My heart aches for you and your family. I really dropped my bundle when I learned of Connie’s passing on Friday night. Today my sister Wendy would’ve turned 42. She died four years ago, aged 37, leaving behind two awesome daughters, a loving husband, and an army of friends and family. I feel your pain.
I’d like to tell you that the pain of grief gets easier, but grief is a different ride for everyone. I’ve never been good at hearing ‘stay strong’ or ‘she wouldn’t want you to feel this way.’ I don’t want to feel this way either, but my sister died and it hurts; she was awesome and now she’s not here and frankly it sucks a big one.
A couple of months after Wendy died, I saw my psychologist. She had seen me through my marriage ending, so I thought I should check in with her. The most valuable thing she told me was not to wait to feel better about my sister dying, but to instead make space in my heart for where that pain sits. I will never be OK with my 37 year old sister dying, so there was no point waiting to feel better about it. I cannot tell you the sense of relief that permission gave me. To this day those words sit with me. I feel the big stuff, and then get on with it. I might view life through a shattered lens, but I give it a red hot go. I enjoy life because I know how blessed I am to have it. I celebrate birthdays because getting older is a privilege not afforded to everyone.
How Samuel lives with so much sadness and spends his time being there for others dealing with cancer. Post continues below.
When Wendy was going through treatment, there were times she was in hospital for days on end, and couldn’t feel the sun or breathe fresh air. I remember sitting with her on a bench seat outside the hospital one day after one of these stints and she closed her eyes, tilted her head to the sky and felt the sun on her face. We sat in silence, feeling the sun, breathing the air. I do the same thing whenever I can, feeling it for the both of us.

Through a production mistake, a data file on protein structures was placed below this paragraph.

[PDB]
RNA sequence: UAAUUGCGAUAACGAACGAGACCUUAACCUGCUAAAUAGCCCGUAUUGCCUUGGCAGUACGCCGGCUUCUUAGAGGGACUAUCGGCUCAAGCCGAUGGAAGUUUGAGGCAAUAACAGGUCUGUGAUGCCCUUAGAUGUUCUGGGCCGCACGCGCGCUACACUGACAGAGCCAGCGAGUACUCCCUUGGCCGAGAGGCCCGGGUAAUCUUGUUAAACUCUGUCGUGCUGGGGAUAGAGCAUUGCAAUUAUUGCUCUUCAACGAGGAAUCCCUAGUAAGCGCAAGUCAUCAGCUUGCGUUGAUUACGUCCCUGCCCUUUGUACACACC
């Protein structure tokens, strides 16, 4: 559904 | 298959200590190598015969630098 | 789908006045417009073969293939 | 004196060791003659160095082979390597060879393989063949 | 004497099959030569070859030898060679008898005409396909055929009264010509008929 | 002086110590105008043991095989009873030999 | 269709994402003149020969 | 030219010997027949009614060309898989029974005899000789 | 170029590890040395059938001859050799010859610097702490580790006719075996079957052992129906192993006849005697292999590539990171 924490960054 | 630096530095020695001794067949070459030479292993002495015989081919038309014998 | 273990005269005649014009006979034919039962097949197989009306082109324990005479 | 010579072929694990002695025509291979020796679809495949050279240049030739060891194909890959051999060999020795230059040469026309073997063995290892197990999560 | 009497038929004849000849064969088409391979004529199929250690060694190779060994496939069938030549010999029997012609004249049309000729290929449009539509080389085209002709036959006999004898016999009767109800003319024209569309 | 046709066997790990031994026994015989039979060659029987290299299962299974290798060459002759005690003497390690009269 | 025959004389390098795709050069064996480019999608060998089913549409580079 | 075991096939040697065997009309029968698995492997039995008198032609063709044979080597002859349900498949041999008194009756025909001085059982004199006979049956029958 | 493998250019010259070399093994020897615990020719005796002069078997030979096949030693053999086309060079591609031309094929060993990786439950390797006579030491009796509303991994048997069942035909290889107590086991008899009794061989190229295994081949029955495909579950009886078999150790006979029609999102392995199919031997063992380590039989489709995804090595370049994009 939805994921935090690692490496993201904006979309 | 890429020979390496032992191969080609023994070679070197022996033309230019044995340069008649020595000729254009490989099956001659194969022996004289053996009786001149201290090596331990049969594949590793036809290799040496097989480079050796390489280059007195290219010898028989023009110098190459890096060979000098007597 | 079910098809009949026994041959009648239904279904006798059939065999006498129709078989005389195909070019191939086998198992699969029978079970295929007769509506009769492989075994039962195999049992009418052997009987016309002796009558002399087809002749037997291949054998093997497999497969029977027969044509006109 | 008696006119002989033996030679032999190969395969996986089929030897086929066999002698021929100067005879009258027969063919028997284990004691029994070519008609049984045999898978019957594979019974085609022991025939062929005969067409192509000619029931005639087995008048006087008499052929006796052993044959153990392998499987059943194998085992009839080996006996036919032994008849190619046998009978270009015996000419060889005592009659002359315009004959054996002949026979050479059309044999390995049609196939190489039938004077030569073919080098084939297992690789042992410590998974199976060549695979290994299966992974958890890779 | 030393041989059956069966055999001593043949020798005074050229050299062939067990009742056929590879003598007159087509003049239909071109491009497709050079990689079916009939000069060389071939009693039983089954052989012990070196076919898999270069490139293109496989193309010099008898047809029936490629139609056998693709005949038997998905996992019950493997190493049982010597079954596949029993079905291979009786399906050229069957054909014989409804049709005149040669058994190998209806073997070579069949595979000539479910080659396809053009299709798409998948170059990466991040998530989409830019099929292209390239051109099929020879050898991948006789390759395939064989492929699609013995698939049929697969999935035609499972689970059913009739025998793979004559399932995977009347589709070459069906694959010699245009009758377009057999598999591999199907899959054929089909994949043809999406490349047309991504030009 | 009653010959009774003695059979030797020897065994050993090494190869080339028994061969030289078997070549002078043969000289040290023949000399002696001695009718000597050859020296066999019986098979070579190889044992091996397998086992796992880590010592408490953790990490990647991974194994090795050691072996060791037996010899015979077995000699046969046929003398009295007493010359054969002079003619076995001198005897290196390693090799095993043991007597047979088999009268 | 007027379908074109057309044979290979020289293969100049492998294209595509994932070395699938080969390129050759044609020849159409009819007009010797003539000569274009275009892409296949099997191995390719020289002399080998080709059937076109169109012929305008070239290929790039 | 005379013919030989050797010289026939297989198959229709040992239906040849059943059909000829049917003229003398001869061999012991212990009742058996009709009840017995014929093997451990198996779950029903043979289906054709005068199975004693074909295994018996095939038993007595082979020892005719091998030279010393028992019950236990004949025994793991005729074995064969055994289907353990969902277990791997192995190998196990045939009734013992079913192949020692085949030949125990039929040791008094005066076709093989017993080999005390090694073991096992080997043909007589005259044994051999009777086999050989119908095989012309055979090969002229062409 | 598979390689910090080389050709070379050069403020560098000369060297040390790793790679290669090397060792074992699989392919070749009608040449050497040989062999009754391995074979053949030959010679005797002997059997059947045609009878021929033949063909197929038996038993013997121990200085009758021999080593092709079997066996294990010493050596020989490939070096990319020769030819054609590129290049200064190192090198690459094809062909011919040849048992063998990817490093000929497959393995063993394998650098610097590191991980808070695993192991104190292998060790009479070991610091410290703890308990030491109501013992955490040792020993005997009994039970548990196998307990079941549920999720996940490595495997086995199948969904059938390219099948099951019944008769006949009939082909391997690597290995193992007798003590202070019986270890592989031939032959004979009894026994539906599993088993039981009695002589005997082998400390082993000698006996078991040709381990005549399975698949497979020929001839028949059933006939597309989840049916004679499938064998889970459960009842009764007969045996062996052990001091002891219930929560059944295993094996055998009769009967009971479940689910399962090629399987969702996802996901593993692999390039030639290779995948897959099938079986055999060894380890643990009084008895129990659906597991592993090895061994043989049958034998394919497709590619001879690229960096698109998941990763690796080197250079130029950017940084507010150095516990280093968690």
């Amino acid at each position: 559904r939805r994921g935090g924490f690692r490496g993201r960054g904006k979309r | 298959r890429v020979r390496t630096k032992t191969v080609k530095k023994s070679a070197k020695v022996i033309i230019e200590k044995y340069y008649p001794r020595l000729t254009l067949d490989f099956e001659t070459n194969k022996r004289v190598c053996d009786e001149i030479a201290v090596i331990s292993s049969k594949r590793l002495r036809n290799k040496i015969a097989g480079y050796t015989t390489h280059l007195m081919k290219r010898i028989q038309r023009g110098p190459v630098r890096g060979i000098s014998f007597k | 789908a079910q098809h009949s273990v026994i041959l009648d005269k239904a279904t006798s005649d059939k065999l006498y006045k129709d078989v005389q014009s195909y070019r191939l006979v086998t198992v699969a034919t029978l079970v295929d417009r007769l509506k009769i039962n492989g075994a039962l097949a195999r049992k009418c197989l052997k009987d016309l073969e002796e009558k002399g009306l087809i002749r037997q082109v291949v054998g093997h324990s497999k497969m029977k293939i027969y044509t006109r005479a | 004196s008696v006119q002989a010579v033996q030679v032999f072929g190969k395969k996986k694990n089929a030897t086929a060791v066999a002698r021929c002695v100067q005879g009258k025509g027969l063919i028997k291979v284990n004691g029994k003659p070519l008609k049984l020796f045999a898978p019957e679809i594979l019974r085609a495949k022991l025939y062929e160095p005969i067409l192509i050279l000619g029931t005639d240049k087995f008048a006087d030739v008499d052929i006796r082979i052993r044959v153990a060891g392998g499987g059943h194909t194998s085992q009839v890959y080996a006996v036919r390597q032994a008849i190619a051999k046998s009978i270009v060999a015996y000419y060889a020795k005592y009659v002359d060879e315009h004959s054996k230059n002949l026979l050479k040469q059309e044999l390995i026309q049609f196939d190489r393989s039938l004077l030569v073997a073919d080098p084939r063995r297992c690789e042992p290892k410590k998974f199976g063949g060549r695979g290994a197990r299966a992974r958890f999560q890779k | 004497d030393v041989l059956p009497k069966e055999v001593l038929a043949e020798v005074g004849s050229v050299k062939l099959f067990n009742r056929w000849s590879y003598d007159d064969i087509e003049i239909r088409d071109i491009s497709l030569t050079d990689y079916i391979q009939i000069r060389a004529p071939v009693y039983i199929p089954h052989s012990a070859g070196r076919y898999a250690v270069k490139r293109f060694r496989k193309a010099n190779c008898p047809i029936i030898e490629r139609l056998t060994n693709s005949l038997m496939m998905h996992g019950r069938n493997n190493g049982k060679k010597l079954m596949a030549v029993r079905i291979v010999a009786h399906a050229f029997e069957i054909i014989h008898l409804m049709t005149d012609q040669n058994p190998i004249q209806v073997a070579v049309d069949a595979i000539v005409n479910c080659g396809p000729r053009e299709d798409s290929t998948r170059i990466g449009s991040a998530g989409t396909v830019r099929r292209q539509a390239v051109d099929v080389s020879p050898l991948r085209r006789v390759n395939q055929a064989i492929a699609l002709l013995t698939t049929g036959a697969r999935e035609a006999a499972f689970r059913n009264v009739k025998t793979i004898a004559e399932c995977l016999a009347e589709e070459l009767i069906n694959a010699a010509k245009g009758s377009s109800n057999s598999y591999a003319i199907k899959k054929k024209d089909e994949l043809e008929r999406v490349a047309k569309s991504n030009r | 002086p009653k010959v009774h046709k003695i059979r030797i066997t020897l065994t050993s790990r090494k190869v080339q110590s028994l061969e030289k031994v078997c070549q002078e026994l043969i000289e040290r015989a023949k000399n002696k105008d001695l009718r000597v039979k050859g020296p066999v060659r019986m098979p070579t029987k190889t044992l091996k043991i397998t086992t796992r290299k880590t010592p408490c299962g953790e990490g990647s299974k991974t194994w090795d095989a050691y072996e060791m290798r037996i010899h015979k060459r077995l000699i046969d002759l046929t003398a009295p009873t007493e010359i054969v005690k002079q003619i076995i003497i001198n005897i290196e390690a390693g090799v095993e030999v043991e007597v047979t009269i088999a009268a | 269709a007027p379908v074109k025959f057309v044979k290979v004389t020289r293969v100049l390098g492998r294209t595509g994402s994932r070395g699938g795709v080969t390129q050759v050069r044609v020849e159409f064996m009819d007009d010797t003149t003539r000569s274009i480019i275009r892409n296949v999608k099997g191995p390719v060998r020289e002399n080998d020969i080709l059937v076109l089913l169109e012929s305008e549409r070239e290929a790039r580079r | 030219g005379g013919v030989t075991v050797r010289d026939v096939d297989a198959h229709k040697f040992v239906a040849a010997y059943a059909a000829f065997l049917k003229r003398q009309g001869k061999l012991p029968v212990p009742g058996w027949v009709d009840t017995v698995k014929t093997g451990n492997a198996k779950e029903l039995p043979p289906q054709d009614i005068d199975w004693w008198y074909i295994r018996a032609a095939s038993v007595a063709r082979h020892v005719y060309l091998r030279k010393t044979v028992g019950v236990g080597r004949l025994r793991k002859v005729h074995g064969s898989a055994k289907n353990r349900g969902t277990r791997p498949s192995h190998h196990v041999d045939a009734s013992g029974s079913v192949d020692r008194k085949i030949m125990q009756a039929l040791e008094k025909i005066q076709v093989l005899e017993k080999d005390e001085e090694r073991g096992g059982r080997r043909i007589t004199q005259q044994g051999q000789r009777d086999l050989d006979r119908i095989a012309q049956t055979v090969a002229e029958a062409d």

I try to do some of her favourite things sometimes too, like eating mint choc-tops at the movies. She loved that. As a single mum, I don’t get to the movies often, but when I do, I get stuck into a mint choc-top for Wendy. Since today is her birthday, I’ll have a margarita and some turkish delight for her too. She didn’t drink much but she loved a good margarita. Truth be told, I don’t need it to be 9th September for a margarita!
I remember reading once about the wave of grief and how it is pretty continuous for a while, but then there becomes space between the waves before the next crash. It rang true for me. I don’t cry every day anymore, and sometimes now the memories make me smile instead of bawl. For at the least the first two years, when something major would happen, or something funny happened that I HAD to share with her, I still went to call her. I’ve bawled on many a street when it hit me that I couldn’t call her. Don’t feel crazy if that happens to you too, I hear it’s pretty common for those of us familiar with the grief train.
Wendy was pretty spectacular. Not being biased, she just was. She was one of those beautiful inside and out, super smart people with their shit together. Hitting hurdles in life often makes many of us wonder ‘what would Wendy do’? (WWWD)
I realise as I type this that I could go on and on. You and yours are truly in my thoughts.
Your village is no doubt supporting you, and will be over the coming days, weeks and months. I hope you are also receiving the gift of food. Not having to think of meals is one of the best gifts to receive when your brain is too full of sadness to remember food is a necessity.
Be kind and gentle to yourself. One day at a time. They will be different; some will be flat out horrendous and others will be full of the good stuff. Feel it all and keep going. That’s all you’ve got to do. Just get up that one more time when you think you can’t. Big love mate.
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The best way to continue Connie's legacy is to act, and to help the experts find a cure for this evil disease.
The good news is this: acting is simple. If you want to make a change, you can donate to LYS right here.
It doesn't have to be a groundbreaking amount - anything you can spare will help pave the way to a cancer-free world, one where mothers like Connie are around to see their children grow up.
Connie, thank you for creating a world where more women are breast-aware. All Australian women are better off for your existence in the world.